Signet, the jewellery chain that owns brands such as Ernest Jones and H Samuel, last week posted alarming pre-tax losses for the 13-week trading period to October of $23.6m (£15.4m), against a profit of $3.8m last year.

"Things all sound terribly grisly and ghastly at the moment," says Simon Murphy, fund manager at Old Mutual Asset Managers. "If a retailer is going to survive through this downturn, it is going to need to have plenty of cash and very little debt. There are lots of cheap companies out there but, as Woolies has shown, you can lose your shirt quite easily. I want to be able to sleep at night."

Those savvy and outspoken knights of the high street, Sir Alan Sugar and Sir Philip Green, have vast fortunes built on the consumer, but even they have been caught out by recent events. Sir Alan tried to buy a stake in Woolies, while Sir Philip was forced to abandon his attempts to take over the struggling suits group Moss Bros last week, saying it "was not the right time".

The other knight of the high street, Sir Stuart Rose, has also had a tough time of late and, if early readings are anything to go by, is set to face an even tougher Christmas. The once unthinkable scrapping of the Marks & Spencer full-year dividend and, perhaps, the scrapping of the once seemingly omnipotent Sir Stuart, could be around the corner.

It might be doom and gloom for most on the high street but some are bucking the trend. The cut-price clothing retailer Primark and the cheap-and-cheerful food groups Aldi and Lidl are prospering as consumers look to make the pound in their pocket go further. Poundland recently opened its 200th store in Britain.

"Beyond all this hysteria, you've got to remember that many firms are still turning a profit in the retail sector," says Old Mutual's Mr Murphy. "Time and time again, across all industries, it has been shown that where there are massive capacity withdrawals, the companies that are left standing prosper on the other side," he adds. "Take Woolies: its demise is going to play very well for HMV."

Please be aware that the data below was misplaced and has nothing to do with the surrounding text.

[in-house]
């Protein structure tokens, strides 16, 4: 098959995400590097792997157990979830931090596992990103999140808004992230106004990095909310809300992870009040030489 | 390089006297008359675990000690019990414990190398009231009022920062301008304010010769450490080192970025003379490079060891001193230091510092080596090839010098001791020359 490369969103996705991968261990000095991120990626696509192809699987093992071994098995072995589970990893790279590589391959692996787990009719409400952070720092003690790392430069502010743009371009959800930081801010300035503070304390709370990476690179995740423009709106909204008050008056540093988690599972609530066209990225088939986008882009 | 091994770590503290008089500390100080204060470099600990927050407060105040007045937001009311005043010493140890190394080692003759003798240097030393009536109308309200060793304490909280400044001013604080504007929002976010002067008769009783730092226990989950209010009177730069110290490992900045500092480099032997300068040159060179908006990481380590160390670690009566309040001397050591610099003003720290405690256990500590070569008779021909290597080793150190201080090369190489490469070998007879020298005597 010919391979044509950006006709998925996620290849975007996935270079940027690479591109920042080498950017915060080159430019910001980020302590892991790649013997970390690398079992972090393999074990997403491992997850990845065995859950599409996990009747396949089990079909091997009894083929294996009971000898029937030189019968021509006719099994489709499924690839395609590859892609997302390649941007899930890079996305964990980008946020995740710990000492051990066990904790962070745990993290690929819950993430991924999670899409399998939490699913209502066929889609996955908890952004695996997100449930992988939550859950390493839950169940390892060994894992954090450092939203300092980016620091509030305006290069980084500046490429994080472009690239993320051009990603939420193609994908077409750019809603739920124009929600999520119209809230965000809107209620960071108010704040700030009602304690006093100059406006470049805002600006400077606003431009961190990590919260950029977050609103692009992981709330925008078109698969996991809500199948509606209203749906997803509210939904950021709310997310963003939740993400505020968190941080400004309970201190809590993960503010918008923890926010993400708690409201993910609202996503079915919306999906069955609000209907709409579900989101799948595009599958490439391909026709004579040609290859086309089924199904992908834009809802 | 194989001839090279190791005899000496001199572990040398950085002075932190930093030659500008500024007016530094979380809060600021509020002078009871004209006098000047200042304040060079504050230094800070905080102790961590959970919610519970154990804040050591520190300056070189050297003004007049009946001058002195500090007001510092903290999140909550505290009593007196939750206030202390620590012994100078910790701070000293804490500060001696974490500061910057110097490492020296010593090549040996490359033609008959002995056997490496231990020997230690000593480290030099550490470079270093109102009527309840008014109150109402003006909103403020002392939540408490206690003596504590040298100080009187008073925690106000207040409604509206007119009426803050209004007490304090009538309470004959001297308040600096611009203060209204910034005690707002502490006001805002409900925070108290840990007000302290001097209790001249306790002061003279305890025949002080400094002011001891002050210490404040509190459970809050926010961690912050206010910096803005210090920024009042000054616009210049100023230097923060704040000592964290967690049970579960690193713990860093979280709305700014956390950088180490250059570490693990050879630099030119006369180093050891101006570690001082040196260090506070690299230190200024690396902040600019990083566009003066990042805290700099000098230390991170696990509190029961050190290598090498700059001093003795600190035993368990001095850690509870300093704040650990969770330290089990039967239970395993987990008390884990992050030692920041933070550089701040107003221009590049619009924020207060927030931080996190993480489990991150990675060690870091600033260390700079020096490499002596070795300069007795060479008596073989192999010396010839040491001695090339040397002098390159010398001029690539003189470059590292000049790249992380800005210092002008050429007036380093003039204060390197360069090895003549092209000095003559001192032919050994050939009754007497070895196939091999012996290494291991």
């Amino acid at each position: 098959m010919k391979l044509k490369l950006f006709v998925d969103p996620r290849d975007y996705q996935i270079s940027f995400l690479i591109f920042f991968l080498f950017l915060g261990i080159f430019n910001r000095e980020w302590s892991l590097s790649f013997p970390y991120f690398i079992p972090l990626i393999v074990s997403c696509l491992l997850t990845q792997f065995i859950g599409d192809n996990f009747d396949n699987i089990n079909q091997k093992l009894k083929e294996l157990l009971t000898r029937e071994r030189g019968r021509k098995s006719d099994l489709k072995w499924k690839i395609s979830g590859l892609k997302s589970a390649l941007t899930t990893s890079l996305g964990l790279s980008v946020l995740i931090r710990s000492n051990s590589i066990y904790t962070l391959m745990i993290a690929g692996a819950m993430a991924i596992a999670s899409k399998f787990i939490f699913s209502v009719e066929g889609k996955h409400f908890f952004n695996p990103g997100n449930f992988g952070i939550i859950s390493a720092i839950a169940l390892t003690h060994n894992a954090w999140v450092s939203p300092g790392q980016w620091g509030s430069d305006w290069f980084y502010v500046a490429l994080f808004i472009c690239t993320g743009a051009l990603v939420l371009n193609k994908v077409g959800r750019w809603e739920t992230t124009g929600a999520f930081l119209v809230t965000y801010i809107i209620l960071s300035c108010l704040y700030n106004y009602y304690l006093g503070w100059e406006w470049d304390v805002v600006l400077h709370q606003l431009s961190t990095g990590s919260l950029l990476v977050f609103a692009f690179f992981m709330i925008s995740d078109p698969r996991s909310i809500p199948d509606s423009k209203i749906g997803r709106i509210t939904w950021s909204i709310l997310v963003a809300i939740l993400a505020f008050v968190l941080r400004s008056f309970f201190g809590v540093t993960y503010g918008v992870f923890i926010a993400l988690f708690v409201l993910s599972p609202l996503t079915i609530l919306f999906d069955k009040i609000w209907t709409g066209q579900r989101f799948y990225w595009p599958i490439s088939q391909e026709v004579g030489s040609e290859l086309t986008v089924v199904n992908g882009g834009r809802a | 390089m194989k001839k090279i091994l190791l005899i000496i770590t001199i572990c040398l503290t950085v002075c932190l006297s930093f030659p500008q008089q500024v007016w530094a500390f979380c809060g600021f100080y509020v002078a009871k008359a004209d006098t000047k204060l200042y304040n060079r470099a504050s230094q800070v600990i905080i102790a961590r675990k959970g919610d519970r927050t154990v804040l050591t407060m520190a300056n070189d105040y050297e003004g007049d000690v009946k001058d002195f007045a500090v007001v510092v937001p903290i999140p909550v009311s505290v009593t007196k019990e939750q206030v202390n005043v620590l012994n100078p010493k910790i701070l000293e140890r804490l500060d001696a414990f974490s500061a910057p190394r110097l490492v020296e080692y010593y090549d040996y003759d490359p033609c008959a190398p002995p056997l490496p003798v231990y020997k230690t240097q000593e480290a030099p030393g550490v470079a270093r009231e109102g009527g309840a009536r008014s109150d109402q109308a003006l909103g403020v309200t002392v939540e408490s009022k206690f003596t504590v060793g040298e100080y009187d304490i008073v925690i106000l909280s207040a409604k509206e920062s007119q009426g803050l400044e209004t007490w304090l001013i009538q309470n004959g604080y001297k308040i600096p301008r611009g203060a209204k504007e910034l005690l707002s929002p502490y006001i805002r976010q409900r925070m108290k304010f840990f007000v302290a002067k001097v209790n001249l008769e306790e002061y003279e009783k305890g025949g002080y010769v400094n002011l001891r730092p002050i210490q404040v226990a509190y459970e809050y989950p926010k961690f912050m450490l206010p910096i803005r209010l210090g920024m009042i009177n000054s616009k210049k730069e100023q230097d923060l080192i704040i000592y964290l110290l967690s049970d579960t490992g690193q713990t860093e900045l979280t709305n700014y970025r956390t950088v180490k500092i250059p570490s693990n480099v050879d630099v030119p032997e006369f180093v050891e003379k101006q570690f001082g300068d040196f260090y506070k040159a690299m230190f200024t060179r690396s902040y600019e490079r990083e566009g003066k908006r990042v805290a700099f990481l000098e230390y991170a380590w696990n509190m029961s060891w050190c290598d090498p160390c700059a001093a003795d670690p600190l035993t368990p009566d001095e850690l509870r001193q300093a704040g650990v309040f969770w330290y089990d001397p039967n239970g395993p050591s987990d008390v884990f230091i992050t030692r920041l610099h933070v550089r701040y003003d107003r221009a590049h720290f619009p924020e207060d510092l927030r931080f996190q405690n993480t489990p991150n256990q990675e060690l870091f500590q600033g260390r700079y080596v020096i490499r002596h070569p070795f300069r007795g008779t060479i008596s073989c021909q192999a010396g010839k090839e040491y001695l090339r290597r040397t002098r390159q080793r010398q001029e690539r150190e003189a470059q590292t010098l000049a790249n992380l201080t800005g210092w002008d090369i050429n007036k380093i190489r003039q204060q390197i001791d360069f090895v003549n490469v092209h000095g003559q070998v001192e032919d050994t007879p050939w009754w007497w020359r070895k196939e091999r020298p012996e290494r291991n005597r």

Last week the broker Deutsche Bank predicted that the HMV chain, which has had its fair share of problems throughout the past decade, is likely to be a Christmas success: "Growth in the games market and its low-ticket nature should make it a winner."

But winners will be few and far between. Last Friday the CBI said that 62 per cent of retailers reported lower sales in November compared with a year ago, while 37 per cent of those surveyed said they were expecting a poor Christmas.

In anticipation of a dire festive period, the discounting frenzy among retailers has already begun.

John Lewis last week became the latest to plunge headfirst into the discounting pool, slashing up to 25 per cent off some of its goods. Debenhams, the Sir Philip Green- owned BHS and Marks & Spencer have all held 20 per cent jamborees of late, with the promise of more to come.

"Once the dust has settled on the Christmas and New Year trading period, we'll find out who has survived," says Mr Roberts at Planet Retail.

The bloodiest Christmas trading battle in retail history is set to yield more casualties soon.

News
Susan Sarandon described David Bowie as
peopleSusan Sarandon reveals more on her David Bowie romance
Sport
sportDidier Drogba returns to Chelsea on one-year deal
News
people
Arts and Entertainment
Christian Grey cradles Ana in the Fifty Shades of Grey film
filmFifty Shades of Grey trailer provokes moral outrage in US
PROMOTED VIDEO
Sport
Louis van Gaal would have been impressed with Darren Fletcher’s performance against LA Galaxy during Manchester United’s 7-0 victory
football
Voices
The new dawn heralded by George Osborne has yet to rise
voicesJames Moore: As the Tories rub their hands together, the average voter will be asking why they're not getting a piece of the action
News
newsComedy club forced to apologise as maggots eating a dead pigeon fall out of air-conditioning
Arts and Entertainment
Jo Brand says she's mellowed a lot
tvJo Brand says shows encourage people to laugh at the vulnerable
Sport
Rhys Williams
commonwealth games
Life and Style
People may feel that they're procrastinating by watching TV in the evening
life
Arts and Entertainment
Southern charm: Nicolas Cage and Tye Sheridan in ‘Joe’
filmReview: Actor delivers astonishing performance in low budget drama
News
Isis fighters travel in a vehicle as they take part in a military parade along the streets of Syria's northern Raqqa province
i100
News
ebookA unique anthology of reporting and analysis of a crucial period of history
Life and Style
fashionLatex dresses hit the catwalk to raise awareness for HIV and Aids
Travel
travel
Life and Style
The veteran poverty campaigner Sir Bob Geldof issues a stark challenge to emerging economies at the Melbourne HIV/Aids conference
health